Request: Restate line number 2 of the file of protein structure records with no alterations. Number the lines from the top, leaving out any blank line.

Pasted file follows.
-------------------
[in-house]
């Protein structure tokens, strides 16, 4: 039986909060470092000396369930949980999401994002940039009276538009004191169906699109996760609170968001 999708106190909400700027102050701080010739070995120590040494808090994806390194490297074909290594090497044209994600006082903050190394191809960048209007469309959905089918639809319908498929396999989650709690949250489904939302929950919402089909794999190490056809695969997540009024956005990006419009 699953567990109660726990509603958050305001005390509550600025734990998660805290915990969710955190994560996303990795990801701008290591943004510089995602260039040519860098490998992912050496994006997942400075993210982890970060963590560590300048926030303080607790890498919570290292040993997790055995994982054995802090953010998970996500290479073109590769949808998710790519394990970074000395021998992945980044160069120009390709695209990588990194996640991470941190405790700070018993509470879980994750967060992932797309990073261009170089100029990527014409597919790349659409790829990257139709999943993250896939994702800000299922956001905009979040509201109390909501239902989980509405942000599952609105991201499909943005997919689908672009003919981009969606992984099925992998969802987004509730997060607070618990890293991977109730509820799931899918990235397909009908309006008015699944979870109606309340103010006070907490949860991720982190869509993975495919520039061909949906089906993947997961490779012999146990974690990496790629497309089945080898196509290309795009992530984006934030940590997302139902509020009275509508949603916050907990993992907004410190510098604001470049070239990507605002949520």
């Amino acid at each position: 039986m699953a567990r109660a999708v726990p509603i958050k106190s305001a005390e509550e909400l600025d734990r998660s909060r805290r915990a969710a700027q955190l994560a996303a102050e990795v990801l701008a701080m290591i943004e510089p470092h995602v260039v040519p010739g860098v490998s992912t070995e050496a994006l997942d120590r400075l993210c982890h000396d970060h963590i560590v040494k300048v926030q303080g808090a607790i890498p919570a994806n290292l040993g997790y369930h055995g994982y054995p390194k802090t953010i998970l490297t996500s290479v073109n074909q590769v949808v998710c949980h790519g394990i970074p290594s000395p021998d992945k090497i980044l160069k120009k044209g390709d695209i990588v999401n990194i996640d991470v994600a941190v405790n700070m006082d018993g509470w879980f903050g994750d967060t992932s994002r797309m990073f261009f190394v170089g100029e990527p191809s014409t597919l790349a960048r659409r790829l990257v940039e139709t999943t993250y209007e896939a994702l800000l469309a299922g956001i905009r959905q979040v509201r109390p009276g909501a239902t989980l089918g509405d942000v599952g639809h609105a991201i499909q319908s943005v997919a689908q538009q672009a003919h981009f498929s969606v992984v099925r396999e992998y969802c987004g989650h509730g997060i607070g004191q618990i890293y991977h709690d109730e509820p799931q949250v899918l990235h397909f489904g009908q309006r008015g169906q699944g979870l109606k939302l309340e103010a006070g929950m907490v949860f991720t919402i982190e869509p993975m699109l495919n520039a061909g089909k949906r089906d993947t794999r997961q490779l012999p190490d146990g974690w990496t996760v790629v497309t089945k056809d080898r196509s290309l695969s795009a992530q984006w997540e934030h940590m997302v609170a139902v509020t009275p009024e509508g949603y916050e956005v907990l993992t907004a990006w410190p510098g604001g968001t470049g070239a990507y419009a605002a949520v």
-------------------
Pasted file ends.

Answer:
């Protein structure tokens, strides 16, 4: 039986909060470092000396369930949980999401994002940039009276538009004191169906699109996760609170968001 999708106190909400700027102050701080010739070995120590040494808090994806390194490297074909290594090497044209994600006082903050190394191809960048209007469309959905089918639809319908498929396999989650709690949250489904939302929950919402089909794999190490056809695969997540009024956005990006419009 699953567990109660726990509603958050305001005390509550600025734990998660805290915990969710955190994560996303990795990801701008290591943004510089995602260039040519860098490998992912050496994006997942400075993210982890970060963590560590300048926030303080607790890498919570290292040993997790055995994982054995802090953010998970996500290479073109590769949808998710790519394990970074000395021998992945980044160069120009390709695209990588990194996640991470941190405790700070018993509470879980994750967060992932797309990073261009170089100029990527014409597919790349659409790829990257139709999943993250896939994702800000299922956001905009979040509201109390909501239902989980509405942000599952609105991201499909943005997919689908672009003919981009969606992984099925992998969802987004509730997060607070618990890293991977109730509820799931899918990235397909009908309006008015699944979870109606309340103010006070907490949860991720982190869509993975495919520039061909949906089906993947997961490779012999146990974690990496790629497309089945080898196509290309795009992530984006934030940590997302139902509020009275509508949603916050907990993992907004410190510098604001470049070239990507605002949520």